“The surprising thing to me is that the health issues were not checked out much earlier—bearing in mind how long such pitches have been around and how many millions of people, especially children, use the surfaces worldwide—and we still don’t know what, if any, health risks there are from widely recognized carcinogenic substances used in crumb rubber and what uptake rather than simply exposure there is,” Watterson said. “It would have been in both government and industry interests to have sorted this [out] a long time ago.”
Tania Bush Isaksen, PhD, MPH, lecturer in the department of environmental and occupational health sciences at UW’s School of Public Health, is investigating cancer rates among athletes across Washington State. What she’s working on won’t tell whether artificial turf causes cancer, but “it’ll [tell] us if these rates are higher than we should expect.”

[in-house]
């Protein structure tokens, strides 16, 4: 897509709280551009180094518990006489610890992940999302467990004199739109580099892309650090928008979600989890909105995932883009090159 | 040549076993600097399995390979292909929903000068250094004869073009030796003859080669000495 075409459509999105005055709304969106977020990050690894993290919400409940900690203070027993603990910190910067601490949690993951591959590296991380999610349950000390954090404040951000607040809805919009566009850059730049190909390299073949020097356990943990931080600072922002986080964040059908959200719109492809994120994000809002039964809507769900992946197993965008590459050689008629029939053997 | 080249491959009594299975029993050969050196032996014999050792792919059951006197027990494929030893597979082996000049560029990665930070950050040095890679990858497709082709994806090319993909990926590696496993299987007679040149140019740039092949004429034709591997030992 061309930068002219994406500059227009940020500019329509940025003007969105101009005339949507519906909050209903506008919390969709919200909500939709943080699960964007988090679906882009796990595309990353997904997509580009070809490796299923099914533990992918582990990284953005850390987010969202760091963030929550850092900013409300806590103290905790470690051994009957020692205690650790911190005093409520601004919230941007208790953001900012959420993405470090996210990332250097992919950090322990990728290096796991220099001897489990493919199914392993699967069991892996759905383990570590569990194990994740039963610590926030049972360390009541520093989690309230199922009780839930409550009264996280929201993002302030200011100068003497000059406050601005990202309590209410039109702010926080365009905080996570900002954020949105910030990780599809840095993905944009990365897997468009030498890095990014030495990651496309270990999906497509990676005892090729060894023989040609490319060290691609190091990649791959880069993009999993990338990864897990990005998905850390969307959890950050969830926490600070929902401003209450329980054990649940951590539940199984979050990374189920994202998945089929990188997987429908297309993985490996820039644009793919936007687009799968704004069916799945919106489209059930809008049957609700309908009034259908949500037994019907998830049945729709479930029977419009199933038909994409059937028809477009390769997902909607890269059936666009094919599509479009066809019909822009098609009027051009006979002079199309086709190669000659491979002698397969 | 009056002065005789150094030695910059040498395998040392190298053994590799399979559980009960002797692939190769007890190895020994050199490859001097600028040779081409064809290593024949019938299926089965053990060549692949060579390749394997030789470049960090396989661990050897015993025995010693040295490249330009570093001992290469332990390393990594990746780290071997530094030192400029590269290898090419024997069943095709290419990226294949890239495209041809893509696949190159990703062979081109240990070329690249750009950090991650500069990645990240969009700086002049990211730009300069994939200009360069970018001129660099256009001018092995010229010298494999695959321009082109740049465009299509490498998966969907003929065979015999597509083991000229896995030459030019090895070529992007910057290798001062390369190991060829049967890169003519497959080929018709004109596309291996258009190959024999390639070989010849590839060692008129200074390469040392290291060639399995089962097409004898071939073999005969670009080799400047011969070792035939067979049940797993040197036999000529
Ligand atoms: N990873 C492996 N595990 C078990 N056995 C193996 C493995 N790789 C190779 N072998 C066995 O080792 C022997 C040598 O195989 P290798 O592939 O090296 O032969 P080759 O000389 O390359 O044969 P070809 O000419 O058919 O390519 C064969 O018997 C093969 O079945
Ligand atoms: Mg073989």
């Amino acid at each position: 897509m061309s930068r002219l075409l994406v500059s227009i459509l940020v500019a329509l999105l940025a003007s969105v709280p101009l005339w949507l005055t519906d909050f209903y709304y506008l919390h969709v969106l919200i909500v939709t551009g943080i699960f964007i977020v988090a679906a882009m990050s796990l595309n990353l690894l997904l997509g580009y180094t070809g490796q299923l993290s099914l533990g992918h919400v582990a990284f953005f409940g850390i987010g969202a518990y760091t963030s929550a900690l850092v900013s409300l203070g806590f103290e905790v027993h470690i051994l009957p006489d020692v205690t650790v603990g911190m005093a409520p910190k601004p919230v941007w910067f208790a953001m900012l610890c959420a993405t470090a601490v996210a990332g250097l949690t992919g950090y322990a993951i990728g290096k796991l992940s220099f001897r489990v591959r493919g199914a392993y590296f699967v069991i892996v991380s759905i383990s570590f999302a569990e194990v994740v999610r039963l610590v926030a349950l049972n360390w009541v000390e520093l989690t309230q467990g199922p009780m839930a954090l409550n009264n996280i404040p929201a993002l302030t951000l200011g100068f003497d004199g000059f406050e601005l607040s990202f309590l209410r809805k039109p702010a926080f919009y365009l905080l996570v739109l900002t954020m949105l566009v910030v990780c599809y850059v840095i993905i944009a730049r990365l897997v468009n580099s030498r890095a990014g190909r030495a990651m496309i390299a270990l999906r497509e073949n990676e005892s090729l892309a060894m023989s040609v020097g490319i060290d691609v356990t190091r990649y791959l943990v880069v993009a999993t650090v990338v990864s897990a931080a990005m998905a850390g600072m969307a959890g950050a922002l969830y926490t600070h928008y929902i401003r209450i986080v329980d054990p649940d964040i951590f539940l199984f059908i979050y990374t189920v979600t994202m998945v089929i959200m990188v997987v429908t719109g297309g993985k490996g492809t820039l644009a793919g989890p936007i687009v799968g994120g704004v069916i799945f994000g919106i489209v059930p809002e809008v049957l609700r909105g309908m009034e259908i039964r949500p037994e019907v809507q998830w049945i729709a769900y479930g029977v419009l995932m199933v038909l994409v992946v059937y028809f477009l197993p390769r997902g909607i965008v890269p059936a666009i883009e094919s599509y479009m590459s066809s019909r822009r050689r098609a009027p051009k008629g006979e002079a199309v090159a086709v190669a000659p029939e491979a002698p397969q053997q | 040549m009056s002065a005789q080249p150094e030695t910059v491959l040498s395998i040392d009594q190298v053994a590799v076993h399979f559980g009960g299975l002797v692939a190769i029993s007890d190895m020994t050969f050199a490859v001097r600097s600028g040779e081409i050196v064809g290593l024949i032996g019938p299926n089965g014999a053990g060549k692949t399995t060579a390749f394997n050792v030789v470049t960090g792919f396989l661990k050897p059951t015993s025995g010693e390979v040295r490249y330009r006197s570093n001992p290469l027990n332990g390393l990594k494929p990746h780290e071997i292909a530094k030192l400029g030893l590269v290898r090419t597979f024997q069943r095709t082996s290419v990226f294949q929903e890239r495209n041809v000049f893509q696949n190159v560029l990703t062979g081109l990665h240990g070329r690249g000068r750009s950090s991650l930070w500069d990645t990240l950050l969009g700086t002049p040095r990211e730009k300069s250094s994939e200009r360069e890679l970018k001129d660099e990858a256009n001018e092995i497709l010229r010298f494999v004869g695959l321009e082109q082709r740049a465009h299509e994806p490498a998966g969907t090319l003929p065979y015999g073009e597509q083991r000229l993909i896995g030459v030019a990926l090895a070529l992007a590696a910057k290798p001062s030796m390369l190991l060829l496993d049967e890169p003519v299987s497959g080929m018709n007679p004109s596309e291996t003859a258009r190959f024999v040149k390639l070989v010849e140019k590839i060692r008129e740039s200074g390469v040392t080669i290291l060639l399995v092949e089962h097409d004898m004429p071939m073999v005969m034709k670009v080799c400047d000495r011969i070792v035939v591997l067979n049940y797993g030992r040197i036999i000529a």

The Environmental Protection Agency, the Consumer Product Safety Commission, and the Centers for Disease Control and Prevention also are studying the issue. However, some sports facilities aren’t waiting. At least 30 clubs in the Netherlands have stopped the public from using fields made with artificial turf because of fears that the rubber could be dangerous to health.
But that choice carries risk, too. As Bleyer put it, “I don’t want us to eliminate this stuff.” Artificial turf helps allow children to exercise year-round. “I think there is a very good chance that a lack of exercise over the course of their lives would cause far more cancer than crumb rubber ever could.”
And Griffin, despite her serious concern about artificial turf—and despite being arguably the major figure to voice that concern—agrees. “The biggest problem would be if kids stopped playing and exercising over fear of cancer,” she said. Her own kids play on synthetic turf. She has them shower right after practice and immediately put their clothes in the laundry.
“A lot of this is just basic hygiene,” Isaksen said. “Take off your cleats and your shin guards and your socks outside; those things just don’t go in the house. And then go take a shower.”
Featured image credit: Soccer goalie by rdelarosa0. CC0 public domain via Pixabay.